Monthly Archives: February 2016
At WoodStairs.com, we understand that you have options when it comes to your new stair project. We appreciate your business. We are proud of our product, and we will do everything we can to make sure that you love your new stairs.
The vocabulary in the stair industry may sound unfamiliar or confusing. There are so many different styles, types, sizes, and species to chose from that the decision can seem a bit daunting, so let’s discuss some of the terminology and theory of stair design.
Think about scale. A stairway provides utility within a specific dimension but should also contribute to the spaces it joins. The actual dimension of the material in your stairway has an affect on the way the space is perceived. While thin cast iron balusters allow almost complete transparency into the stair space, thick, blocky balusters create a partition and obscure visibility.
Think about Balance. Bold colors and rich wood may seem out of place around more muted tones. Also, remember that large handrails and large balustrades require Newel Posts that are strong enough to support them.
What is your preferred style? To see several different style options, check out our selection of Box Newels and Turned Newel Posts. Think about the other elements in your home. If you have Shaker cabinet door fronts, you might be looking for a simple Box Newel Design. We can also match your elaborate turned corner posts. The kitchen is a great place to start if you are looking for inspiration. Please contact us for questions about profiles or custom matching what is already in your home. We can match any design in one of our 20 species of wood.
Depending on the design of your home, you may have stairs leading to your basement that are unsightly and hazardous. This may be a great place for you to invest in the value and utility of your home. For the purpose of this post, I will consider a rough framed stairway that I would like to finish with carpet and a wall-mounted handrail.
First, inspect the existing stairs and notice what the wall construction looks like. Be sure that you have completed the drywall. Locate the studs and mark their location on the wall so that you can mount handrail hardware. Look at the current tread material. In many cases, the rough tread material was meant to be temporary and was intended to be removed.
It is important to ensure that there is as little variation as possible between the final tread riser heights. This includes the initial rise from the finished floor. This really can’t be stressed enough and is the primary rule in calculating stair stringer cuts: every rise of every step has to be the same. If you find yourself rebuilding an entire stair, Weyerhaeuser SturdiStep® system is a great place to start.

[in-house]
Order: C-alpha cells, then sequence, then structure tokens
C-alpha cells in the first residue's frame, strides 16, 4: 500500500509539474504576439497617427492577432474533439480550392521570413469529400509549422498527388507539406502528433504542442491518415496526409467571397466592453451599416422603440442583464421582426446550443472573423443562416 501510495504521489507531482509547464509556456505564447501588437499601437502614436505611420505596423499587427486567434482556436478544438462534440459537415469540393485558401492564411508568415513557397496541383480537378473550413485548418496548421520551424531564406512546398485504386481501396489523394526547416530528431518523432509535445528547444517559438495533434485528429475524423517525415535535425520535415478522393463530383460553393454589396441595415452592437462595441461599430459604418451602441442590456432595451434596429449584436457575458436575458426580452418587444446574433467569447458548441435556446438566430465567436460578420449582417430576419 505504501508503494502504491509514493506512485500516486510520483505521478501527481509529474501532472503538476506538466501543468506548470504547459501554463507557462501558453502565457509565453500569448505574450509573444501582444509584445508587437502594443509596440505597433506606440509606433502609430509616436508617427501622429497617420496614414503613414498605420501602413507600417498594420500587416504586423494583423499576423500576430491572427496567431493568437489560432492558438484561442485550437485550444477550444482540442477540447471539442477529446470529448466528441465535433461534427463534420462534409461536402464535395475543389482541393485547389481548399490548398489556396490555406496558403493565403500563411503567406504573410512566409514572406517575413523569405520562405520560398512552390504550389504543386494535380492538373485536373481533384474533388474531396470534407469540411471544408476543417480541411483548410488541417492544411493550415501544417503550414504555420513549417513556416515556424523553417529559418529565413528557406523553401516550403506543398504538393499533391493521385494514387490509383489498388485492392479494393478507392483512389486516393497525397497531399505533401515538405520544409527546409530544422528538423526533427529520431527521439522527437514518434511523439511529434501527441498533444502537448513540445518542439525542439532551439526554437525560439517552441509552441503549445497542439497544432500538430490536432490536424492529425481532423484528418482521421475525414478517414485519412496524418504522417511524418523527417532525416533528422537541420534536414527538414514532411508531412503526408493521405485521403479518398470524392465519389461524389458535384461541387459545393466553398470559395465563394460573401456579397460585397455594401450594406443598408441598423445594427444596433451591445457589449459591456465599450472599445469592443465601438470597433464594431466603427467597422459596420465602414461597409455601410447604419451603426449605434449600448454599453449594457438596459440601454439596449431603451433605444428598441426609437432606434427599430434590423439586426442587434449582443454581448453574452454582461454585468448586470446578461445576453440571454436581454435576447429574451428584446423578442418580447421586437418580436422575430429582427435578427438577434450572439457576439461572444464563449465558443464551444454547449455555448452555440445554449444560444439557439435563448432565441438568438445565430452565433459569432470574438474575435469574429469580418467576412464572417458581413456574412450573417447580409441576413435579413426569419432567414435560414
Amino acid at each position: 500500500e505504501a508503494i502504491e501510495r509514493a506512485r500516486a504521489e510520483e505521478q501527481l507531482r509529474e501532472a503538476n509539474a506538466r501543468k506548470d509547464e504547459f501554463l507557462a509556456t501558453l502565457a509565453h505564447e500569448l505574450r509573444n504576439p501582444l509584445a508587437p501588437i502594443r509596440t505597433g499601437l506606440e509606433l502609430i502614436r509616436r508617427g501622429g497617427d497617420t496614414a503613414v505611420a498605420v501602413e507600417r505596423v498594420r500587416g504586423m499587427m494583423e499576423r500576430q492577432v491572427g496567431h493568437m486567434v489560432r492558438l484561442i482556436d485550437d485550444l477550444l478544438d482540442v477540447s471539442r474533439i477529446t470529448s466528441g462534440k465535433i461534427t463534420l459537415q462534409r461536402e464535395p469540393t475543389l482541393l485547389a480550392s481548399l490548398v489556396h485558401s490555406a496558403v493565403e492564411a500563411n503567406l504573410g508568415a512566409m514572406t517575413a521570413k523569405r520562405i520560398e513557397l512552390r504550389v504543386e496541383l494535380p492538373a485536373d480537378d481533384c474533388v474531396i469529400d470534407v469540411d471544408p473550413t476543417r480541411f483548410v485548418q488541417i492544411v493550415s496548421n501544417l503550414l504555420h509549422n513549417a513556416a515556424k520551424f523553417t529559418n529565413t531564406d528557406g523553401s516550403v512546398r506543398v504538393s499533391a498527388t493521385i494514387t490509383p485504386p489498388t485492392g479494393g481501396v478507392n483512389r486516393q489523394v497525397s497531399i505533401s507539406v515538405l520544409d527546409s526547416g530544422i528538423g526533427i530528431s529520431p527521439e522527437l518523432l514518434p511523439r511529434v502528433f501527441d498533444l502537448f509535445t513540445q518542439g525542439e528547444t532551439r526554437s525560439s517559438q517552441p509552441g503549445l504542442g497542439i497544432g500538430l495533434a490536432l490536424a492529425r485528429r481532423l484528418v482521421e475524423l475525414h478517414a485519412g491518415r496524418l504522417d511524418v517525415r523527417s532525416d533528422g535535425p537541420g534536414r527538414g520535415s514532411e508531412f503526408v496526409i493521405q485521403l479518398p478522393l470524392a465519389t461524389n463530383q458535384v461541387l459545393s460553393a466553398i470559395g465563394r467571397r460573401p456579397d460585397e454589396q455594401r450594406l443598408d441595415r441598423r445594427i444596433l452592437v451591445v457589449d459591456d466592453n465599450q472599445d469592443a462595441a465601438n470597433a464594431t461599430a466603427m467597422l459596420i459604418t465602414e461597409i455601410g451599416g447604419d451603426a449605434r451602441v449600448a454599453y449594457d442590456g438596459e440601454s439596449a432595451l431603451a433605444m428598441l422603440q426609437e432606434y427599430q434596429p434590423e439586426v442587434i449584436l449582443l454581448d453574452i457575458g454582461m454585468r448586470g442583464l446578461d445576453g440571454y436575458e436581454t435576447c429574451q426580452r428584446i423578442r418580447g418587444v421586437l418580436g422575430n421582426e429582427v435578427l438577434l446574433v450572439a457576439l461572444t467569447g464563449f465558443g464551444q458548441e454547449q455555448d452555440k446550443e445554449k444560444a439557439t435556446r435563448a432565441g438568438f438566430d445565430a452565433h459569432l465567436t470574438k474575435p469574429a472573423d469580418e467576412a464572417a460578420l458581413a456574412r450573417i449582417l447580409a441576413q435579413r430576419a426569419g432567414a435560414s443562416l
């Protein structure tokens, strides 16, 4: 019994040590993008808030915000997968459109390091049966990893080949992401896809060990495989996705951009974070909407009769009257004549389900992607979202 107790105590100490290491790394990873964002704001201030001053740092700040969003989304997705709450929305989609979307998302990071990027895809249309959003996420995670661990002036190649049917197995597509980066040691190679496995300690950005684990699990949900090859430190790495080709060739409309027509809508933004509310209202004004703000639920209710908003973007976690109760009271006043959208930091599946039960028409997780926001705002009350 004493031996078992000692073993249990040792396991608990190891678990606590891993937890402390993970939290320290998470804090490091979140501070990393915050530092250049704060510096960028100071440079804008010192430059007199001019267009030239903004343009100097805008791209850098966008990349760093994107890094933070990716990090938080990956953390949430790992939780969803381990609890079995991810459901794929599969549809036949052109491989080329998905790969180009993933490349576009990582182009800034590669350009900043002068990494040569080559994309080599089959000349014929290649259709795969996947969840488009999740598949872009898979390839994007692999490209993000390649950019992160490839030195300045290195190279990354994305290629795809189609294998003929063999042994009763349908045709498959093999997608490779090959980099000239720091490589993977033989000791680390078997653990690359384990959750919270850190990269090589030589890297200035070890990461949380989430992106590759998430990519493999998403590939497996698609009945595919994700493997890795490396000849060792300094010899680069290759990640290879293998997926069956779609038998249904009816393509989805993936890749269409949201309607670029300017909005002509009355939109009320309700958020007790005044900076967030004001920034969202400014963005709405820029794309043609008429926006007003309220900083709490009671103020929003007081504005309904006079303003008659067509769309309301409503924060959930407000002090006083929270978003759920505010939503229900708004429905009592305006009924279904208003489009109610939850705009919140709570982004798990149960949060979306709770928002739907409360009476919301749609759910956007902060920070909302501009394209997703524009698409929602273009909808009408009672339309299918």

You’ll usually encounter stringers that have been framed from 1 1/4 inch rim joists or 1 7/8 inch micro-lam beams. If you are down to bare stringers, lay out your skirt boards. Lay them on the stringers and use a framing square to mark your cuts. Remember to plan to meet your baseboard. Start the cuts with a circular saw and finish with a jigsaw. They will be visible, so take your time. Once your skirt boards are cut, measure and plan your cuts for the risers and treads. Note any spacing blocks running past the center stringer. These can be great spots for added glue and screws or nails. The better you fasten your treads and risers, the fewer squeaks you will have.
You’ve decided on wood balusters. You may have even settled on a design, but the question inevitably comes up: painted or stained? Although this typically comes down to personal preference, there are a few things you should keep in mind when you are selecting your finishes.
First, be aware that “stain-grade” wood is generally better. You can paint almost any species of wood–even MDF–and end up with balusters that look very similar. This is where WoodStairs.com differs from our competitors. We sell only solid wood balusters. Even our paint grade balustrades, handrails, and newel posts are solid poplar. The differences are hardness, durability, and quality. To compare different species of wood, consult the hardness scale found on any of our product pages.
Second, nicks, dings, and dents tend to show up more on a painted surface than a stained surface. The wood-grain and texture of a stained baluster tend to hide blemishes in the wood. However, a good painter can prepare and repaint worn or damaged painted balusters more easily than they can a stained wood surface. The final clear varnish coat on a stained baluster is more difficult to sand and often requires the entire baluster to be refinished; this limits your ability to perform spot touch-ups.
Third, consider your hardwood floor, baseboards, door casings, and even your cabinets. If you spend some time thinking about the spaces that your balustrade connect, it may make it easier to decide on the finishes for your stairs. We offer primed balusters that are ready for your painter. We also offer raw wood in almost any profile in over 20 species that can be finished right along with your cabinets.